La Passion de Jeanne d'Arc (1928), director Carl Dreyer, makes most lists, even some top ten. It dramatizes Joan's treatment by the English, who captured, judged, and executed her. The charges included dressing like a man, blaspheming, carrying out her king’s orders, and causing the deaths of English soldiers. The film's interest is not in the charges but in Joan's fortitude withstanding torture and humiliation and the righteous glee of her tormentors.
Dreyer tells the story with the faces of the participants in stark, unadorned close-up, from the stern clerics and judges who learnedly harangue her, to the jolly jailers who mock her. Dreyer’s catalog of faces provides a Dantean journey through the inferno of ignorance and cruelty -- faces borrowed from iconographic images of the tormenting of Christ and from today’s news.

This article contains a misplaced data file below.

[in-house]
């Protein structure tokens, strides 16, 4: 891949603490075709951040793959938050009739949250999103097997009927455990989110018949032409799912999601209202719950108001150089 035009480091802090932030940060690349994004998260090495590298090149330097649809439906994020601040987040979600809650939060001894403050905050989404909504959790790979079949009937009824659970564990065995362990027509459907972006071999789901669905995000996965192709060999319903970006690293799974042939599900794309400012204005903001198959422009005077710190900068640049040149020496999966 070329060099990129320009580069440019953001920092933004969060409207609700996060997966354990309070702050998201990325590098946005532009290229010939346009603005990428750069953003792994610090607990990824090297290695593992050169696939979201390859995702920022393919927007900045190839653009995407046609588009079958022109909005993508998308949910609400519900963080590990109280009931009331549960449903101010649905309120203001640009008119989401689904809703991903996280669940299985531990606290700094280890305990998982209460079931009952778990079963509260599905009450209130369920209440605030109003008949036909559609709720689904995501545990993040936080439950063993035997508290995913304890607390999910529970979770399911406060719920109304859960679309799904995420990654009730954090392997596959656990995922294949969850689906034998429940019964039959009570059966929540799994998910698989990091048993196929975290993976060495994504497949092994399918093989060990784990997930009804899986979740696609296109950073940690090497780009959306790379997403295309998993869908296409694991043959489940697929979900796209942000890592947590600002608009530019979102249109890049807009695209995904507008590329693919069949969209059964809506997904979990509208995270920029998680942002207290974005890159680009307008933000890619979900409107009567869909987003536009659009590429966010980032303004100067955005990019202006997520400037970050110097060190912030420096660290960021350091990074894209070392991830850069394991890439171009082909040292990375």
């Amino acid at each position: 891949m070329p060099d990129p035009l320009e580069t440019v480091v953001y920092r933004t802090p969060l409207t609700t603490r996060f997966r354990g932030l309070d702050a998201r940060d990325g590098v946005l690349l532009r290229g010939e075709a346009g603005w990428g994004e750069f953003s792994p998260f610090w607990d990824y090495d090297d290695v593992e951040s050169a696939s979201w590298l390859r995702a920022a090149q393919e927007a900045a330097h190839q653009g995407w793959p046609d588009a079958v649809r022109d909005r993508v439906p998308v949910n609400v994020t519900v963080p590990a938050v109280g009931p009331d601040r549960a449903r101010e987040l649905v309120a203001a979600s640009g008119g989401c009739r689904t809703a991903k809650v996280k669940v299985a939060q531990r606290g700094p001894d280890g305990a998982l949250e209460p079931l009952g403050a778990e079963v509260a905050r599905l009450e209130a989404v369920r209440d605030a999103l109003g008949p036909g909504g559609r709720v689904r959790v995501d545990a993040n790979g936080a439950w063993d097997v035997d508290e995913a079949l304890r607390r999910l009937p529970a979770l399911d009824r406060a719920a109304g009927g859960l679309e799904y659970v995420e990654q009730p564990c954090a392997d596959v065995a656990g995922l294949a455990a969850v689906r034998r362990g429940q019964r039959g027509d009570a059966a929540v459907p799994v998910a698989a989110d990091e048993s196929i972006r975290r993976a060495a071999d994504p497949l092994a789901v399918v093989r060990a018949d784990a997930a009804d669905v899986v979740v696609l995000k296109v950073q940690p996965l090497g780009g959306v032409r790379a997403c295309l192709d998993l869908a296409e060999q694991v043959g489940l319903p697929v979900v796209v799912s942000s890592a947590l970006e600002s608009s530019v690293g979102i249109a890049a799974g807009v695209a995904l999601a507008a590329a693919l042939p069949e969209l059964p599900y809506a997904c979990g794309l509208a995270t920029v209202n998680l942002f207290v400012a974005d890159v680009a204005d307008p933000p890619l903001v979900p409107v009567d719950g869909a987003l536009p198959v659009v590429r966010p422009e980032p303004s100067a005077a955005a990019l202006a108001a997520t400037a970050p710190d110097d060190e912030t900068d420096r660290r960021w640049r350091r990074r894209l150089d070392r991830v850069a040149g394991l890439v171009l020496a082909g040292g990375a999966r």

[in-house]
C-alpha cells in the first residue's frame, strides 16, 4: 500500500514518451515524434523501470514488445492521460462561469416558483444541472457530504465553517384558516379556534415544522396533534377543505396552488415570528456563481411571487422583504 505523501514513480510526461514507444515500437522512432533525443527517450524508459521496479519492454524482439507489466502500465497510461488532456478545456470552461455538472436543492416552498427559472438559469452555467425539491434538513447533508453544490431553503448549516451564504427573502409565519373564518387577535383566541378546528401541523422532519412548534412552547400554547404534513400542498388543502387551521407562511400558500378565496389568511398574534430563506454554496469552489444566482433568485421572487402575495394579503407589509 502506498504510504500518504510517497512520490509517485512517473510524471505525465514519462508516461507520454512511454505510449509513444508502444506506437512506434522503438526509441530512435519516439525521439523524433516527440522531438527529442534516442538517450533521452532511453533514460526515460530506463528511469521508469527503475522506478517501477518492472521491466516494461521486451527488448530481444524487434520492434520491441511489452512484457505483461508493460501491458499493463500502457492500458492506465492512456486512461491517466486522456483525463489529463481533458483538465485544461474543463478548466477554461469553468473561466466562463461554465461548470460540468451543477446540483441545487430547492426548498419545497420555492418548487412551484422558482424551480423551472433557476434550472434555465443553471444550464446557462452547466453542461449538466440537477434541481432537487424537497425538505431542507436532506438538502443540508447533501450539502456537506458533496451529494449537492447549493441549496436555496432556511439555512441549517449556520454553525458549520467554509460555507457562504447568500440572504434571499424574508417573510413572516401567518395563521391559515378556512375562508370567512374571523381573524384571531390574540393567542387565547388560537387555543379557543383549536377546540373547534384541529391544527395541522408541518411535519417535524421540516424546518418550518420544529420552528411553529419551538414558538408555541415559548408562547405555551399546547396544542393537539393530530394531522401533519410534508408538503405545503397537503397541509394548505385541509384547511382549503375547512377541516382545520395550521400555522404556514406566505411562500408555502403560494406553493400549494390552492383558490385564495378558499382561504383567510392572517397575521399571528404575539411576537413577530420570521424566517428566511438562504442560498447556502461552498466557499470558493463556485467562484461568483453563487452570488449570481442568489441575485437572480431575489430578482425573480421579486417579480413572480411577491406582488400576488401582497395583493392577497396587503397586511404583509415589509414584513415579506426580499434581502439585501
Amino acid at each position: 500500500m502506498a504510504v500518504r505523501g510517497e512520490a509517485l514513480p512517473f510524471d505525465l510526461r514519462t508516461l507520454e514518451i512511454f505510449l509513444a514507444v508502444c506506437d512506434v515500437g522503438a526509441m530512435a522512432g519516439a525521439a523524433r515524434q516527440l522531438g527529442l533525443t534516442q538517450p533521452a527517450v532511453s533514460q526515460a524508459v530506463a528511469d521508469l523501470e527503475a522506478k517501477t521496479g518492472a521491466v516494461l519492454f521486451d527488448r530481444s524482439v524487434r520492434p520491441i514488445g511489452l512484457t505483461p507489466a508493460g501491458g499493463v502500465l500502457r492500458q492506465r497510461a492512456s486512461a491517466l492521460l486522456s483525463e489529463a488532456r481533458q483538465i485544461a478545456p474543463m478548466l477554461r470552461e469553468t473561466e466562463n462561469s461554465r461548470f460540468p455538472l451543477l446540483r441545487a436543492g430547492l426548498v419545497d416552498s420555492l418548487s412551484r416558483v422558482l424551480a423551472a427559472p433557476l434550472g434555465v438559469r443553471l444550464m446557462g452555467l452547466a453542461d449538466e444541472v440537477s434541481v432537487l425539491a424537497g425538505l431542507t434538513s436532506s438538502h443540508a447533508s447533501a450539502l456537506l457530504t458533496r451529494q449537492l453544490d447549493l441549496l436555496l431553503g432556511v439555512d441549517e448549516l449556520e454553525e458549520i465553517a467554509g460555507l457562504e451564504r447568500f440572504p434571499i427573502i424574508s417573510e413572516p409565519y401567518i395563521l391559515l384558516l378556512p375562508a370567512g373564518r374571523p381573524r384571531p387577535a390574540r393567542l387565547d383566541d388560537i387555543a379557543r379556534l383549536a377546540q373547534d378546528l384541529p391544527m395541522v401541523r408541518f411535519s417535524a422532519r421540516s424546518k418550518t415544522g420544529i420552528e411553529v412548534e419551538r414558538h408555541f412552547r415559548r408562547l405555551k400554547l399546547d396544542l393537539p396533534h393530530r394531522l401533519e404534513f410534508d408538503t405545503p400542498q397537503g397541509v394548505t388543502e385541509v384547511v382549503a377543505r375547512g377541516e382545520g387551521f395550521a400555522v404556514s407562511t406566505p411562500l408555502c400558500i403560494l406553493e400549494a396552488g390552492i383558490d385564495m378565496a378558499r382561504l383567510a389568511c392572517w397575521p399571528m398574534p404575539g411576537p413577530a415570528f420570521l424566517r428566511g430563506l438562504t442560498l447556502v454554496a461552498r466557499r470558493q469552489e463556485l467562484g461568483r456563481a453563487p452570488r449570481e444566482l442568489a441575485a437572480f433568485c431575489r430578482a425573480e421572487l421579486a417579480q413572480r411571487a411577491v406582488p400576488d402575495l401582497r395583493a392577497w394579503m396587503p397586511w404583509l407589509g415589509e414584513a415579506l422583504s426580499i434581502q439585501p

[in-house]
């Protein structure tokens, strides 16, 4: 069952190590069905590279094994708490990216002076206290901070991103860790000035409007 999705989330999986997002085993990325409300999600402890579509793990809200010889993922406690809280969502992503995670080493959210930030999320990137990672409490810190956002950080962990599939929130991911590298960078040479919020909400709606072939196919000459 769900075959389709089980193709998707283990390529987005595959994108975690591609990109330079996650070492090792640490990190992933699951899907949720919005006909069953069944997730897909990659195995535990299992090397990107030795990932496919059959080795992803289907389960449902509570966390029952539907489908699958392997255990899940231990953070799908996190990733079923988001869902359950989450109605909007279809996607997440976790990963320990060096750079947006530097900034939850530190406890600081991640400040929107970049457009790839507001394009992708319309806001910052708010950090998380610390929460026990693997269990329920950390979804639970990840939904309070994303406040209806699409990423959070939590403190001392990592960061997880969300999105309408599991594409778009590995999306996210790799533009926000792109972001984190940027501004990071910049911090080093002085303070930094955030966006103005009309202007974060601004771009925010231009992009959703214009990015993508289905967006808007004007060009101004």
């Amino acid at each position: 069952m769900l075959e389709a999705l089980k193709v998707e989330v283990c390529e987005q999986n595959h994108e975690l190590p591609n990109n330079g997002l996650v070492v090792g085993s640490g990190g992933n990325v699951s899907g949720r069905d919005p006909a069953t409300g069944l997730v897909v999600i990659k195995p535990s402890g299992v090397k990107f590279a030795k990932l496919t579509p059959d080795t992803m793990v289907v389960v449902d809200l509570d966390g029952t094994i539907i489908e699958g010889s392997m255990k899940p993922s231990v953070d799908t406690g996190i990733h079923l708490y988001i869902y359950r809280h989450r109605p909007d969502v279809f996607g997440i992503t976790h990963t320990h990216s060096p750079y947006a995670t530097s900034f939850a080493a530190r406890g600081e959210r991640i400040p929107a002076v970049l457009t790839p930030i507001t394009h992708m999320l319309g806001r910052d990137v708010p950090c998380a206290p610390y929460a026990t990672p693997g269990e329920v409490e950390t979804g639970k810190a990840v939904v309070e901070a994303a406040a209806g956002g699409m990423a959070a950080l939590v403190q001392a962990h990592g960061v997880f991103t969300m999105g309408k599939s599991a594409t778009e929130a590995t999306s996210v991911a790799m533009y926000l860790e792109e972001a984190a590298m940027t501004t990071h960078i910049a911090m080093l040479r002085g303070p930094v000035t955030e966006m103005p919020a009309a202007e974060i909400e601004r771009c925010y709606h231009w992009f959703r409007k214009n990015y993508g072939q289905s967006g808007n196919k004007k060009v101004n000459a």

At the center is the face of Joan -- Renée Jeanne Falconetti, a stage actress Dreyer insisted upon. Joan is 19 years old, touched by God's hand, and innocent of the evil confronting her. Falconetti’s look is from a medieval tapestry and painfully modern. She is bewildered by the horror around her, yet earnest in trying to understand it. She passes through fear to despair and emerges resigned to God's will, as the flames at her burning roar around her, and the common people, in agony, go to their deaths in protest. No word needs be spoken.
Other silent gems: Sunrise: A Song of Two Humans, F. W. Murnau (1927); Metropolis, Fritz Lang (1927); Greed, von Stroheim (1924).